Fantastic Planet
R0 - Australia - Umbrella Entertainment
Review written by and copyright: James-Masaki Ryan (29th December 2017).
The Film

"Fantastic Planet" ("La plančte sauvage") (1973)

Rene Laloux's mesmerising sci-fi animated feature won the Grand Prix at the 1973 Cannes Film Festival and is a landmark of European animation. Set in a distant world, the 'Fantastic Planet', where tiny humans, or Oms, are kept as pets by large alien creatures, the Draags, the film travels through a strange and beautiful world. Soon, one Om absconds with a Draag knowledge device, using the tool to foment a wild Om uprising against his captors. Inspired by the Russian invasion of Czechoslovakia in the late '60s, Laloux's breathtaking vision immediately drew comparisons to Jonathan Swift's "Gulliver's Travels" and "Planet of the Apes". Today, the film can be seen to prefigure much of the work of Hayao Miyazaki due to its political and social concerns, epic imagination and groundbreaking animation techniques.

With its psychedelic images, trippy funk soundtrack, and anti-establishment theme, "Fantastic Planet" grabbed audiences from its original release and remained a mainstay for cult cinema circles and avant garde animation fans. Director René Laloux had been an animation director of short subjects, and his collaborations with writer Roland Topor were the most celebrated. But to create the same sensation from short to feature is not particularly easy, dealing with the issues of pace and higher budget, but everything seemed to click with the bizarre alien world of "Fantastic Planet". Working with animation teams in France and Czechoslovakia, the theme of the smaller oppressed race and their uprising was seen as a parallel to many issues of the day. The Vietnam War, Apartheid in South Africa and the treatment of people as less than human. Animal rights also took an issue with the depiction of Oms as pets that were abused and even killed for fun by the Draags. The film doesn't hit these issues hard with any particular villain, as the Draags were just like the average human. They do not see the issue of these little humanoid creatures as equals, but similar to that of how humans see ants, hamsters, or even dogs. If an ant is stepped on there is no remorse. If a pet hamster dies it can simply be replaced. People often talk and play with dogs and even talk to them. The Draags are not being mean spirited towards Oms for a particular reason, and like many people who are accused of being racist that claim not to be racist themselves, the Draags represent that. They cannot see the view from the perspective of the oppressed and therefore can be viewed as racist from others. "Fantastic Planet" does not give particularly fair play to the humanoid oppressed Oms, as they have their infights, their inhuman punishments, and primitive society that is built on hate.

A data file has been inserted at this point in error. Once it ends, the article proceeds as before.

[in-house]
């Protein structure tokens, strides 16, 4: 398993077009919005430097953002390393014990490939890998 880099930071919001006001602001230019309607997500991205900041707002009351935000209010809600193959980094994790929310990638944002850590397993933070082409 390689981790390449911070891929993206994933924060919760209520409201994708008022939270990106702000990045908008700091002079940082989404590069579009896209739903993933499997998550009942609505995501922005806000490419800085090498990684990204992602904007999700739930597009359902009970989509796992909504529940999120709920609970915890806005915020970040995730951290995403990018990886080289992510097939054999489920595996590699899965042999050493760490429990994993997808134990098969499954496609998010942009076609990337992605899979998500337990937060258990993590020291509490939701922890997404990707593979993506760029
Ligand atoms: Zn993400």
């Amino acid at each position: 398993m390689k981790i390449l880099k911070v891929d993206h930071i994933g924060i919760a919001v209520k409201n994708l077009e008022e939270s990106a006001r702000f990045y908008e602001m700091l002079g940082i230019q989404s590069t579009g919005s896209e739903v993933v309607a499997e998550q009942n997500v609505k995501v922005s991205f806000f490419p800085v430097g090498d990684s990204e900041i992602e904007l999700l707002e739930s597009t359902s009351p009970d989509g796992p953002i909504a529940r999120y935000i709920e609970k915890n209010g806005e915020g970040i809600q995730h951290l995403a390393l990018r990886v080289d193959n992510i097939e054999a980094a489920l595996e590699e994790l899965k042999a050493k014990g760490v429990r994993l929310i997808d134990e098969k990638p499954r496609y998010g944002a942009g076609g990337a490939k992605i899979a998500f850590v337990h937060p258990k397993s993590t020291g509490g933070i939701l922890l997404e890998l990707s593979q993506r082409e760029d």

The film may have a trippy and weird feel that is impressive and mesmerizing but underlying in the simple cell animated picture is much more in depth. Like its animated predecessors such as "Animal Farm" (1954) or "Horus: Prince of the Sun" (1968), "Fantastic Planet" is not an animated film just for children, and with some minor bloody violence and partial nudity even kids might find it on a disturbing side. It's a finely crafted piece that has absolutely stood the time while having a retro feeling with its style and its musical score. But the themes it leaves behind are still issues that are still faced in the world today - possibly even more so than before.

Note this is a region 0 NTSC DVD which can be played back on any DVD or Blu-ray player worldwide